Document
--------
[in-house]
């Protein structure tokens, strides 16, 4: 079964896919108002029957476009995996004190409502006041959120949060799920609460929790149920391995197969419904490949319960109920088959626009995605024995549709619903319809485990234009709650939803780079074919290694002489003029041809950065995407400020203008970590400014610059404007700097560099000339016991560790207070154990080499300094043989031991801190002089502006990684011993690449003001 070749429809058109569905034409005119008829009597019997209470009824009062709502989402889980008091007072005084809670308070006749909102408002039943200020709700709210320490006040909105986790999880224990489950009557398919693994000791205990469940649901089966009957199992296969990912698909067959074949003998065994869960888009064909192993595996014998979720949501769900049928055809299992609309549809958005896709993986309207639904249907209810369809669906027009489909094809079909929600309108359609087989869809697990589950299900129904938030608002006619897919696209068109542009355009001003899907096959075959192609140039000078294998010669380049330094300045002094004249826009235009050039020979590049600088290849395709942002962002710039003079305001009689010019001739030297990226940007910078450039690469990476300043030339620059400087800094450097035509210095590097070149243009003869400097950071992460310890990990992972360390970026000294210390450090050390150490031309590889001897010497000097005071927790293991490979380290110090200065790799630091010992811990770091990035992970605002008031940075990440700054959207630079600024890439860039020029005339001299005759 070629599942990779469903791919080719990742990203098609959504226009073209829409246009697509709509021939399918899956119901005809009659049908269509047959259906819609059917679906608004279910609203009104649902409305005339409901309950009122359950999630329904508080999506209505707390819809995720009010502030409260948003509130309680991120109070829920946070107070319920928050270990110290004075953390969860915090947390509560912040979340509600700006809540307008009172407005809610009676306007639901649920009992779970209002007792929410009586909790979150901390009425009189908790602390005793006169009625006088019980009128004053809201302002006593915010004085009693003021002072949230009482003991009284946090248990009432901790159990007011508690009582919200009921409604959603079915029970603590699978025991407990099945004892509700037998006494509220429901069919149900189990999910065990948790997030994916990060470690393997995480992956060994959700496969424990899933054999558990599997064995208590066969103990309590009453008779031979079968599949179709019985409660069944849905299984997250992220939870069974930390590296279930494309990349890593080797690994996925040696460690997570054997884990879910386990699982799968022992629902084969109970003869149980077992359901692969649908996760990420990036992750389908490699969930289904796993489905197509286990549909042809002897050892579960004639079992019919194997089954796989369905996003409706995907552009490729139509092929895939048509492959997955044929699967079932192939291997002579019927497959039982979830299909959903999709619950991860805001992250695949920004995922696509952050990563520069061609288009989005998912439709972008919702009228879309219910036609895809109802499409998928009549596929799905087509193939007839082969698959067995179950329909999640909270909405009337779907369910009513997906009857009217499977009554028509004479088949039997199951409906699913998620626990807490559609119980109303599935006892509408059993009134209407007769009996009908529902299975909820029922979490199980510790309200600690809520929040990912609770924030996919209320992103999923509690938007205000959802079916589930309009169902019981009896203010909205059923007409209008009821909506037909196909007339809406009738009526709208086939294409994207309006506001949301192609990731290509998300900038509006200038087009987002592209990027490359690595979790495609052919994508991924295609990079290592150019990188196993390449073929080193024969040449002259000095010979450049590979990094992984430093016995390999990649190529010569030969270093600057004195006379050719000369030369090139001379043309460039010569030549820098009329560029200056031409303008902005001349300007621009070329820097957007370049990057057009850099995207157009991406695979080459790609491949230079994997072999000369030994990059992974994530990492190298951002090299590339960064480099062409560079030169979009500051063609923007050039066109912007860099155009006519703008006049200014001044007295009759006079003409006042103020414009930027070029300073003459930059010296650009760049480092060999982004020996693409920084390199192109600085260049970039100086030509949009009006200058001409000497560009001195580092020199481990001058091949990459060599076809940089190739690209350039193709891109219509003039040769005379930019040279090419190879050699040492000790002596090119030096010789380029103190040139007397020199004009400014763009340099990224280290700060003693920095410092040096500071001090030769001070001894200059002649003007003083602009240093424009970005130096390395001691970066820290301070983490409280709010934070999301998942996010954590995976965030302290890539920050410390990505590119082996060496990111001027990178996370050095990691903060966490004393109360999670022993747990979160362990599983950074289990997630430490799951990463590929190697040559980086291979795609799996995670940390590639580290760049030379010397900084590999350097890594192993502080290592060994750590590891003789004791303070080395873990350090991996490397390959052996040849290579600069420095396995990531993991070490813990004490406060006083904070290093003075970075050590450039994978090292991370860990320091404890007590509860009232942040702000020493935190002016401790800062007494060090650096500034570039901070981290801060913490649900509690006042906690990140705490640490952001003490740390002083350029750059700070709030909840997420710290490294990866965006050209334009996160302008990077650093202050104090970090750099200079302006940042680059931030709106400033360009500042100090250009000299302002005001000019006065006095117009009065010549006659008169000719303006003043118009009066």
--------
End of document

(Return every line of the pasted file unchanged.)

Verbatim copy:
[in-house]
């Protein structure tokens, strides 16, 4: 079964896919108002029957476009995996004190409502006041959120949060799920609460929790149920391995197969419904490949319960109920088959626009995605024995549709619903319809485990234009709650939803780079074919290694002489003029041809950065995407400020203008970590400014610059404007700097560099000339016991560790207070154990080499300094043989031991801190002089502006990684011993690449003001 070749429809058109569905034409005119008829009597019997209470009824009062709502989402889980008091007072005084809670308070006749909102408002039943200020709700709210320490006040909105986790999880224990489950009557398919693994000791205990469940649901089966009957199992296969990912698909067959074949003998065994869960888009064909192993595996014998979720949501769900049928055809299992609309549809958005896709993986309207639904249907209810369809669906027009489909094809079909929600309108359609087989869809697990589950299900129904938030608002006619897919696209068109542009355009001003899907096959075959192609140039000078294998010669380049330094300045002094004249826009235009050039020979590049600088290849395709942002962002710039003079305001009689010019001739030297990226940007910078450039690469990476300043030339620059400087800094450097035509210095590097070149243009003869400097950071992460310890990990992972360390970026000294210390450090050390150490031309590889001897010497000097005071927790293991490979380290110090200065790799630091010992811990770091990035992970605002008031940075990440700054959207630079600024890439860039020029005339001299005759 070629599942990779469903791919080719990742990203098609959504226009073209829409246009697509709509021939399918899956119901005809009659049908269509047959259906819609059917679906608004279910609203009104649902409305005339409901309950009122359950999630329904508080999506209505707390819809995720009010502030409260948003509130309680991120109070829920946070107070319920928050270990110290004075953390969860915090947390509560912040979340509600700006809540307008009172407005809610009676306007639901649920009992779970209002007792929410009586909790979150901390009425009189908790602390005793006169009625006088019980009128004053809201302002006593915010004085009693003021002072949230009482003991009284946090248990009432901790159990007011508690009582919200009921409604959603079915029970603590699978025991407990099945004892509700037998006494509220429901069919149900189990999910065990948790997030994916990060470690393997995480992956060994959700496969424990899933054999558990599997064995208590066969103990309590009453008779031979079968599949179709019985409660069944849905299984997250992220939870069974930390590296279930494309990349890593080797690994996925040696460690997570054997884990879910386990699982799968022992629902084969109970003869149980077992359901692969649908996760990420990036992750389908490699969930289904796993489905197509286990549909042809002897050892579960004639079992019919194997089954796989369905996003409706995907552009490729139509092929895939048509492959997955044929699967079932192939291997002579019927497959039982979830299909959903999709619950991860805001992250695949920004995922696509952050990563520069061609288009989005998912439709972008919702009228879309219910036609895809109802499409998928009549596929799905087509193939007839082969698959067995179950329909999640909270909405009337779907369910009513997906009857009217499977009554028509004479088949039997199951409906699913998620626990807490559609119980109303599935006892509408059993009134209407007769009996009908529902299975909820029922979490199980510790309200600690809520929040990912609770924030996919209320992103999923509690938007205000959802079916589930309009169902019981009896203010909205059923007409209008009821909506037909196909007339809406009738009526709208086939294409994207309006506001949301192609990731290509998300900038509006200038087009987002592209990027490359690595979790495609052919994508991924295609990079290592150019990188196993390449073929080193024969040449002259000095010979450049590979990094992984430093016995390999990649190529010569030969270093600057004195006379050719000369030369090139001379043309460039010569030549820098009329560029200056031409303008902005001349300007621009070329820097957007370049990057057009850099995207157009991406695979080459790609491949230079994997072999000369030994990059992974994530990492190298951002090299590339960064480099062409560079030169979009500051063609923007050039066109912007860099155009006519703008006049200014001044007295009759006079003409006042103020414009930027070029300073003459930059010296650009760049480092060999982004020996693409920084390199192109600085260049970039100086030509949009009006200058001409000497560009001195580092020199481990001058091949990459060599076809940089190739690209350039193709891109219509003039040769005379930019040279090419190879050699040492000790002596090119030096010789380029103190040139007397020199004009400014763009340099990224280290700060003693920095410092040096500071001090030769001070001894200059002649003007003083602009240093424009970005130096390395001691970066820290301070983490409280709010934070999301998942996010954590995976965030302290890539920050410390990505590119082996060496990111001027990178996370050095990691903060966490004393109360999670022993747990979160362990599983950074289990997630430490799951990463590929190697040559980086291979795609799996995670940390590639580290760049030379010397900084590999350097890594192993502080290592060994750590590891003789004791303070080395873990350090991996490397390959052996040849290579600069420095396995990531993991070490813990004490406060006083904070290093003075970075050590450039994978090292991370860990320091404890007590509860009232942040702000020493935190002016401790800062007494060090650096500034570039901070981290801060913490649900509690006042906690990140705490640490952001003490740390002083350029750059700070709030909840997420710290490294990866965006050209334009996160302008990077650093202050104090970090750099200079302006940042680059931030709106400033360009500042100090250009000299302002005001000019006065006095117009009065010549006659008169000719303006003043118009009066």